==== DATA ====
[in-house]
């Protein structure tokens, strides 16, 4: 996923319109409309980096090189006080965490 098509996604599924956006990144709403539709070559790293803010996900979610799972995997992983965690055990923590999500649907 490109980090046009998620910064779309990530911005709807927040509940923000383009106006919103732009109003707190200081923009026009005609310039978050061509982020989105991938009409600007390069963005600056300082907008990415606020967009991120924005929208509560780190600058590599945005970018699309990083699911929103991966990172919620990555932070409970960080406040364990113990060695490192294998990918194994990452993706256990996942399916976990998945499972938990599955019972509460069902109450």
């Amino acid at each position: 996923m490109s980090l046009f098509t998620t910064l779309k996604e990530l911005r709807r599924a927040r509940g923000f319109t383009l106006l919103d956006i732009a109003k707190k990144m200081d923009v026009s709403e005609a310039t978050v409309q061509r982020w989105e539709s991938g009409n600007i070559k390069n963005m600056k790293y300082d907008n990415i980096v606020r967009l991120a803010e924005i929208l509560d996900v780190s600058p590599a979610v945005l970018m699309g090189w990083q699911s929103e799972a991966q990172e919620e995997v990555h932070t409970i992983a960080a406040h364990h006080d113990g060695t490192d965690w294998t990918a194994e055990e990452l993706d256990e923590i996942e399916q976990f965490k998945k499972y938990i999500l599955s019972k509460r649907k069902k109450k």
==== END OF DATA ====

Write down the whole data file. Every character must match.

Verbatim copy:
[in-house]
């Protein structure tokens, strides 16, 4: 996923319109409309980096090189006080965490 098509996604599924956006990144709403539709070559790293803010996900979610799972995997992983965690055990923590999500649907 490109980090046009998620910064779309990530911005709807927040509940923000383009106006919103732009109003707190200081923009026009005609310039978050061509982020989105991938009409600007390069963005600056300082907008990415606020967009991120924005929208509560780190600058590599945005970018699309990083699911929103991966990172919620990555932070409970960080406040364990113990060695490192294998990918194994990452993706256990996942399916976990998945499972938990599955019972509460069902109450």
């Amino acid at each position: 996923m490109s980090l046009f098509t998620t910064l779309k996604e990530l911005r709807r599924a927040r509940g923000f319109t383009l106006l919103d956006i732009a109003k707190k990144m200081d923009v026009s709403e005609a310039t978050v409309q061509r982020w989105e539709s991938g009409n600007i070559k390069n963005m600056k790293y300082d907008n990415i980096v606020r967009l991120a803010e924005i929208l509560d996900v780190s600058p590599a979610v945005l970018m699309g090189w990083q699911s929103e799972a991966q990172e919620e995997v990555h932070t409970i992983a960080a406040h364990h006080d113990g060695t490192d965690w294998t990918a194994e055990e990452l993706d256990e923590i996942e399916q976990f965490k998945k499972y938990i999500l599955s019972k509460r649907k069902k109450k």